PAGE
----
An analysis of 18 different behavioral and psychological theories was conducted to determine commonalities with regard to the manner in which change happens, and the Transtheoretical Model was established based on the common traits drawn from these theories (Miller, 2003; Prochaska, 1979). The variables that were originally determined in the comparative analysis conducted on these theories include therapy preconditions, change processes, therapeutic relationships, and content to be changed (Prochaska and DiClemente, 1982).
According to DiClemente and Prochaska, (1998) the Transtheoretical Model is defined by three main constructs, which are levels of change, processes of change, and stages of change. However, according to Velicer et al., (1998), the stages of change are considered to be the central organizing construct.
Basically, this model has generated key constructs that have been widely applied in examining and describing the processes and stages of change with a view to gaining a deeper understanding regarding the way people change their addictive behaviors. Studies have indicated that people with drug and substance abuse issues seeking or undergoing treatment significantly differ in terms of their levels of motivation for change (DiClemente and Hughes, 1990; Prochaska et al., 1992).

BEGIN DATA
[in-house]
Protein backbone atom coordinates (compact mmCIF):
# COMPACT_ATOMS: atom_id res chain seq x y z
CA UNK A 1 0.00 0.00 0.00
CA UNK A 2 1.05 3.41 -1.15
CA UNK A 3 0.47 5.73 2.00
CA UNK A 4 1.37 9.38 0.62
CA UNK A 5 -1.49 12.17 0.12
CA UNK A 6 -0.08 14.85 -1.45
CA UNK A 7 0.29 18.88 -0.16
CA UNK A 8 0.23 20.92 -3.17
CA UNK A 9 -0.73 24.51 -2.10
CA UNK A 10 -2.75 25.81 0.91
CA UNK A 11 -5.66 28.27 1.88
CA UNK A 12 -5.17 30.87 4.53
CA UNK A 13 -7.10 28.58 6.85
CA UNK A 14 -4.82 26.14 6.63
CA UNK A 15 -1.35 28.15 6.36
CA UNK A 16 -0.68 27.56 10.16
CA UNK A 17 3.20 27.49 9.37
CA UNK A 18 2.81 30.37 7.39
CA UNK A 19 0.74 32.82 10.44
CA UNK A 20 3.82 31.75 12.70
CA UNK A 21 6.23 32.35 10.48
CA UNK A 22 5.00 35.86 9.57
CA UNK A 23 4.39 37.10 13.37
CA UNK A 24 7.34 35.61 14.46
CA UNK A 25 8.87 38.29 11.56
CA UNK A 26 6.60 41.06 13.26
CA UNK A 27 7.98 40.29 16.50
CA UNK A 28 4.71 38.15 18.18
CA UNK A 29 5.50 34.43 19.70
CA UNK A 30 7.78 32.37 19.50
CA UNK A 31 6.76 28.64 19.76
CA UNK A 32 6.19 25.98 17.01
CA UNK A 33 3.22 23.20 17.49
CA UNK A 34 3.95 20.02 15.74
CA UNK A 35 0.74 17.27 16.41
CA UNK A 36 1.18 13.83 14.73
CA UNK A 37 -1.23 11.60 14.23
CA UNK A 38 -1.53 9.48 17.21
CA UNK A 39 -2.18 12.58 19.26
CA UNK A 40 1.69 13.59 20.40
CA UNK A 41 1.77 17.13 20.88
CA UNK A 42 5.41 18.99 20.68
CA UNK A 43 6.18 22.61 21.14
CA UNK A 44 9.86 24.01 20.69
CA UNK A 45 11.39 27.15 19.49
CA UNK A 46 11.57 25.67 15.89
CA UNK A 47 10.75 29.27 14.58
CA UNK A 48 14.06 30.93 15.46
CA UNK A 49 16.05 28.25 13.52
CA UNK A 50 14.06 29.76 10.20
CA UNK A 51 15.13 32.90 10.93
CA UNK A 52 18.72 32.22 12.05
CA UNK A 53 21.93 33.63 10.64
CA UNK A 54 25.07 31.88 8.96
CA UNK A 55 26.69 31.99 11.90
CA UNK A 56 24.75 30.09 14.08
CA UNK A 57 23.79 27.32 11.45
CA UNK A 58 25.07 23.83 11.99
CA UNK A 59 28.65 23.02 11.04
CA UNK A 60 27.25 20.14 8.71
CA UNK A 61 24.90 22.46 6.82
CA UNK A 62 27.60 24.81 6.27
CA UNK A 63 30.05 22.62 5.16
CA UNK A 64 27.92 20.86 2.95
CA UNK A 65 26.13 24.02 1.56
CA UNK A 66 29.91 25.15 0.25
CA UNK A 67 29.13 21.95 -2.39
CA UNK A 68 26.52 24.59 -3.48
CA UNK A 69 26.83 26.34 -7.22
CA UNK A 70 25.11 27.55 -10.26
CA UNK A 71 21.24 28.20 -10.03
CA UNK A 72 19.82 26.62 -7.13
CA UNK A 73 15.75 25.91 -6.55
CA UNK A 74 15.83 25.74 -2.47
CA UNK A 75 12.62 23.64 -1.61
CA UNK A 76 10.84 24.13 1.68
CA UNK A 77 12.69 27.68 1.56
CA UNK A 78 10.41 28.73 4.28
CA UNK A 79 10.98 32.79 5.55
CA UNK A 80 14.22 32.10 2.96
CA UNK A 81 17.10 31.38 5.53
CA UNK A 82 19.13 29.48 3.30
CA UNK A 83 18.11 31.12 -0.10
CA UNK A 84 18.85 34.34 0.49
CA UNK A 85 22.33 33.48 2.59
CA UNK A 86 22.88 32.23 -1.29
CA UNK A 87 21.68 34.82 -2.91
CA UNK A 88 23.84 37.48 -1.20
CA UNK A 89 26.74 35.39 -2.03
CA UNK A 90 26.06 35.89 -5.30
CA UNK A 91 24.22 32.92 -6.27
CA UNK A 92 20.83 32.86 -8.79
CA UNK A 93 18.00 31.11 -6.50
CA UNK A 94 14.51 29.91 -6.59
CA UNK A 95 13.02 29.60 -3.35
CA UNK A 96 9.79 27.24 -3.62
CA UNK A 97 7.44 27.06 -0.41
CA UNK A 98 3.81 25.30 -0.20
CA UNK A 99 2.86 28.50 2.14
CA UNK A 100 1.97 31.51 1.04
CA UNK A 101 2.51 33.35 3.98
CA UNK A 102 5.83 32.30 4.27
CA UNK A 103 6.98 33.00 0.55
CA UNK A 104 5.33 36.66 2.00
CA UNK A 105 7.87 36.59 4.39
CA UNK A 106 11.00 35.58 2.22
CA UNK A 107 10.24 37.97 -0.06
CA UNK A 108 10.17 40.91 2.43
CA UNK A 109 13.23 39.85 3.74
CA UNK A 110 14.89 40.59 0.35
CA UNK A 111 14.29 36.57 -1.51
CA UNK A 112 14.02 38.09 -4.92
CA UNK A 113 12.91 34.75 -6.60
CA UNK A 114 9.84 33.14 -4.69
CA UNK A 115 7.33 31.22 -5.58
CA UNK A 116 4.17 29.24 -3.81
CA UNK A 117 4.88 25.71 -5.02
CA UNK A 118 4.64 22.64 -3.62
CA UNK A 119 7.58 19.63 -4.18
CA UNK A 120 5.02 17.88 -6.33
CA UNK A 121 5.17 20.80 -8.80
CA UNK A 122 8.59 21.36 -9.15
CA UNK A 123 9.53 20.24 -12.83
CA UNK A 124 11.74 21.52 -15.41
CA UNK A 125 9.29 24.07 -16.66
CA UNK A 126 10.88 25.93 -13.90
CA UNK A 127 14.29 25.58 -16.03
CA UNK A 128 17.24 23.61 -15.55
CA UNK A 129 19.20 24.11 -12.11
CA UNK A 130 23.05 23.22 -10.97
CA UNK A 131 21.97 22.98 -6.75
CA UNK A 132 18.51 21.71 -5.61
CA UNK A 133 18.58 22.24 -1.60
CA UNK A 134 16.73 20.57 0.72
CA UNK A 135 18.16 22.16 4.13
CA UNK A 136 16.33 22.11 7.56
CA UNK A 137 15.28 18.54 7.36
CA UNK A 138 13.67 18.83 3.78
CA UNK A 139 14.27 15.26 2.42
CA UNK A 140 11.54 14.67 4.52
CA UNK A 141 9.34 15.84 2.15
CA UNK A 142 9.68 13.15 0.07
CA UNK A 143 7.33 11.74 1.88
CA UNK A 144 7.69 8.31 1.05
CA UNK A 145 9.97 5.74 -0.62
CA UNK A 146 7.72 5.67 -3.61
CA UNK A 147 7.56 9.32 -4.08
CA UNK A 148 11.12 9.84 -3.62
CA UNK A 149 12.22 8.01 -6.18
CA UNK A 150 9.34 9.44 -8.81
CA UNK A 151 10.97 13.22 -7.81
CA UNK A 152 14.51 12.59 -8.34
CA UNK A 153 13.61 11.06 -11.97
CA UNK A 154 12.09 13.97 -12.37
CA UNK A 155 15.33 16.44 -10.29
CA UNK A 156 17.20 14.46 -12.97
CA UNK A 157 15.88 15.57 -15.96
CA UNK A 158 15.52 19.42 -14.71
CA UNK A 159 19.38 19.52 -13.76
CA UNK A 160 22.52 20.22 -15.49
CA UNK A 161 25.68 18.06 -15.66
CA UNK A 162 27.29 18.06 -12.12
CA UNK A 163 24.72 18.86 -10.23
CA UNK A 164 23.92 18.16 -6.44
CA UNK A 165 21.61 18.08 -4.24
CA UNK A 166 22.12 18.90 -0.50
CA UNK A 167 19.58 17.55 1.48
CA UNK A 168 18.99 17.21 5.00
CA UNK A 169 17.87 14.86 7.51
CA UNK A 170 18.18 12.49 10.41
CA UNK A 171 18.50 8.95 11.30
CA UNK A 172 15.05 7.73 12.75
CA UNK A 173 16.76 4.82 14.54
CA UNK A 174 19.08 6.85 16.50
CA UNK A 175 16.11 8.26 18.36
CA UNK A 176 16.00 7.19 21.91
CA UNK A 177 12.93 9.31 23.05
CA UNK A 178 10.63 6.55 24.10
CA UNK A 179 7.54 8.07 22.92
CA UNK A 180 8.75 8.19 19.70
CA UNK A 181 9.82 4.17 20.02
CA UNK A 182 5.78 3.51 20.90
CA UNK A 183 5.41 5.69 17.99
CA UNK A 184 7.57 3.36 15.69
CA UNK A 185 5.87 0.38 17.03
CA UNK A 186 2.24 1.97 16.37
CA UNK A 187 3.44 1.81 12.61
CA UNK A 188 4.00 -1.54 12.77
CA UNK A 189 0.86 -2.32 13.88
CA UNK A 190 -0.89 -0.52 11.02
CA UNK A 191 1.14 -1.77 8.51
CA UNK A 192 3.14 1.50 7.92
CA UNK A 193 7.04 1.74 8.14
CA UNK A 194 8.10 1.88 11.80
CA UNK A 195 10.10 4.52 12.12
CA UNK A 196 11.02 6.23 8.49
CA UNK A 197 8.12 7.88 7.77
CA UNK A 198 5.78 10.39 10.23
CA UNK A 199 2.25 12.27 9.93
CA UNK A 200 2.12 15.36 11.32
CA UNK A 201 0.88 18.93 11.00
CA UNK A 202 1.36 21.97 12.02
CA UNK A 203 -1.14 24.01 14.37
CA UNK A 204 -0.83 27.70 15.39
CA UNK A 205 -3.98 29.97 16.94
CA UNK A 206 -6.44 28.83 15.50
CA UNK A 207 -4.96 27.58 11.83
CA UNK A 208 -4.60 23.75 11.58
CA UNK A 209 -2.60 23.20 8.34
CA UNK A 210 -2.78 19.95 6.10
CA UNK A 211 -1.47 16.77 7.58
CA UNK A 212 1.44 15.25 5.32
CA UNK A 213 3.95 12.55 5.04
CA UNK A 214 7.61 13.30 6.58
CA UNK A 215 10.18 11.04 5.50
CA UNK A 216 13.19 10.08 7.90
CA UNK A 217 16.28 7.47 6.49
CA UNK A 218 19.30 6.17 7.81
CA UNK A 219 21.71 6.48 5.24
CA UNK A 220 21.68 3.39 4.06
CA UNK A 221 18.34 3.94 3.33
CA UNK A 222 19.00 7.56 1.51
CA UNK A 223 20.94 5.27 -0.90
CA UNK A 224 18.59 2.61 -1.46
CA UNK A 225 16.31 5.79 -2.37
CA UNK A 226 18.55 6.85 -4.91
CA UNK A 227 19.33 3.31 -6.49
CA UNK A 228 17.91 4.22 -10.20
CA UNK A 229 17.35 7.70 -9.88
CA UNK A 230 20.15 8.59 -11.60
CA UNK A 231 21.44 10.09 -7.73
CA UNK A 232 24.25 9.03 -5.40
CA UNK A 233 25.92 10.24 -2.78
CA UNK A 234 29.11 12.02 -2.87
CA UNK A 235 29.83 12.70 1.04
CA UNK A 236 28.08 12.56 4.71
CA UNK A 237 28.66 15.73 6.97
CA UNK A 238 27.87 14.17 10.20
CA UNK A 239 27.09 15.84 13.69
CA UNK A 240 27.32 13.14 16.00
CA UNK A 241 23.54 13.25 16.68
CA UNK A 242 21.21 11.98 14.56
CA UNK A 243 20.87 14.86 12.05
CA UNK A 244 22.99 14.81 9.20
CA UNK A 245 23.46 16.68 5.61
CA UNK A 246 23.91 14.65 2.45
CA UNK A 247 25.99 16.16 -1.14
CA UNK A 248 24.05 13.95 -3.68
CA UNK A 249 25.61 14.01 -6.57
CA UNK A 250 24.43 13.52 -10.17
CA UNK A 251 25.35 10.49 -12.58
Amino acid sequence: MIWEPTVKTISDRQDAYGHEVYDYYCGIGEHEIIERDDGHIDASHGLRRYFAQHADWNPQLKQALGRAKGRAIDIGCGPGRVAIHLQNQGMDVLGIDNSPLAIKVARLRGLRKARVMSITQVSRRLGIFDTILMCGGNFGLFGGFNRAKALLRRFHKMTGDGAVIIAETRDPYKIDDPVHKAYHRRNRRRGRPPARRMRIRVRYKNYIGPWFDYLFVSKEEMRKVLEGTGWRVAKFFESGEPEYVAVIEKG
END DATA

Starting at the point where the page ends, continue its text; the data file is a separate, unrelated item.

The most commonly applied dimension of the model is the stages of change, which depicts the dynamic and motivational fluctuations of change processes over time (DiClemente, 2003). Every stage entails tasks and a time period required to advance to the following stage. Five stages were identified, which are pre-contemplation, contemplation, preparation, action, and maintenance (Prochaska et al., 1992).